I thought this would be a book about investing strategy. It is so much more. I will have to buy the hard copy and re-read it several times. There is a lot of meat to digest. Five-star work all the way. Taleb's comparison of the current state of academic research at publish-or-perish institutions with counterfeit watches is spot-on. I do not know of any practitioners in my field who bother to read any of the "leading journals" of academic research. Joe Ochman's narration is also outstanding. He does an excellent job coping with Taleb's broad vocabulary of unfamiliar English words smattered with foreign words like "flâneur." This book will expand your vocabulary if nothing else! I write mainly to voice my strong objection to the producer's decision to bleep Taleb's occasional use of expletives. Taleb is nothing if not a wordsmith and when he inserts an expletive it is for effect, either to show contempt for the idea he is debunking or to get the reader's attention. There is no excuse for the producer inserting a loud "bleep" over words like "bullsh*t." I listened to this book in the car and the bleeps are higher in volume that the surrounding speech. On several occasions, I thought someone was honking at me! The bleeps are unnecessary and disconcerting. May I suggest revising the recorded book to omit the bleeps? An excellent book that deserves a listen from every thoughtful person who is disturbed by current trends in academic research.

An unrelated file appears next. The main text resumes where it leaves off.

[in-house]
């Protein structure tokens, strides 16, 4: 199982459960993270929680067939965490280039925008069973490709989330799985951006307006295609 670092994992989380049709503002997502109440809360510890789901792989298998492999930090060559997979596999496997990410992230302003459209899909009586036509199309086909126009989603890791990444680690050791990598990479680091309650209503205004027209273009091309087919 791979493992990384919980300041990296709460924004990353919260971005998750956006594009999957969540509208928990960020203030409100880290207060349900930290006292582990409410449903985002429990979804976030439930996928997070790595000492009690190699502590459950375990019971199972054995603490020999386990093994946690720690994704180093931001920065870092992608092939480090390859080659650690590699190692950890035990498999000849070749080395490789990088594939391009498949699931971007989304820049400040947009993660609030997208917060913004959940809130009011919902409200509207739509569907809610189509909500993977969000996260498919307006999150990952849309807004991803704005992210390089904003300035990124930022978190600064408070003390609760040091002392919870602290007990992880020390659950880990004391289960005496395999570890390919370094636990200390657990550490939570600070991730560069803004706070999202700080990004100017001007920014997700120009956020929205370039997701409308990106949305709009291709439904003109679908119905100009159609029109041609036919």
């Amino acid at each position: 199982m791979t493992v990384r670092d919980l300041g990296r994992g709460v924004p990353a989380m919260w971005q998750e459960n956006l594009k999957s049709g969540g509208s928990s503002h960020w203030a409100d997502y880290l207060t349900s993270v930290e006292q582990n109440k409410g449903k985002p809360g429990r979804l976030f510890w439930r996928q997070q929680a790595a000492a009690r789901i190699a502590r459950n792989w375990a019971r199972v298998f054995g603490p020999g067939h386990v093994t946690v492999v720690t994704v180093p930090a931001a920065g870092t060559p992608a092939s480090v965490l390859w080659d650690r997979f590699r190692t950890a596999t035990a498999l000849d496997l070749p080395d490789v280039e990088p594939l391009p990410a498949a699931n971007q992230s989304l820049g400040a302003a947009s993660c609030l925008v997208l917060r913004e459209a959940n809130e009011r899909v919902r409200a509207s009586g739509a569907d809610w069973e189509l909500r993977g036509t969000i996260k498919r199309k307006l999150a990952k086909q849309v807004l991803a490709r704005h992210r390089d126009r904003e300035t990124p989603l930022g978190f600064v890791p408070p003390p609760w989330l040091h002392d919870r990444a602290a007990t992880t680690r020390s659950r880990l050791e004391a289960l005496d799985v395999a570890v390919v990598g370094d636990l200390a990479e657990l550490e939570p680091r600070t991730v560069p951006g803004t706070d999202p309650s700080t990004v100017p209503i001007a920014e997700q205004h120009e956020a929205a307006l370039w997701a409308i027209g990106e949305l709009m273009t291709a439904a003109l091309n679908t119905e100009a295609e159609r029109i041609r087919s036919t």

You miss 100 percent of the shots you never take. —Wayne Gretzky
Ever since i read fooled by randomness, I've read and recommended all of Taleb's books. He is the master of anti bulls*h*i*t.
The most memorable moment of Taleb's books are as usual his conclusions and afterwords. It is like listening to the wise Grandfather I never had.
When he explains his ideas on antifragility is also very interresting because the concept has been around all his previous books, but it is the first time he explains in a way I feel like I really get his point.
Taleb writes about what he wants to write about, he does not just say it as you listen his book you can feel he is not constrain about anything because he really say what is on his mind and curses very often
A few times it's gets boring when he rumbles on and on about the same subject, but his message is so universal that this could even be a philosophy book though I'm sure the author woudn't agree to that.
I like Taleb's books, that's because I like his story.
But this time I don't get it. The story gets lost when a annoying beep makes me lose my train of thought.
Is this recording defective?
Or am I missing something here.
I'll try to ask for my money back.
I always go for unabridged.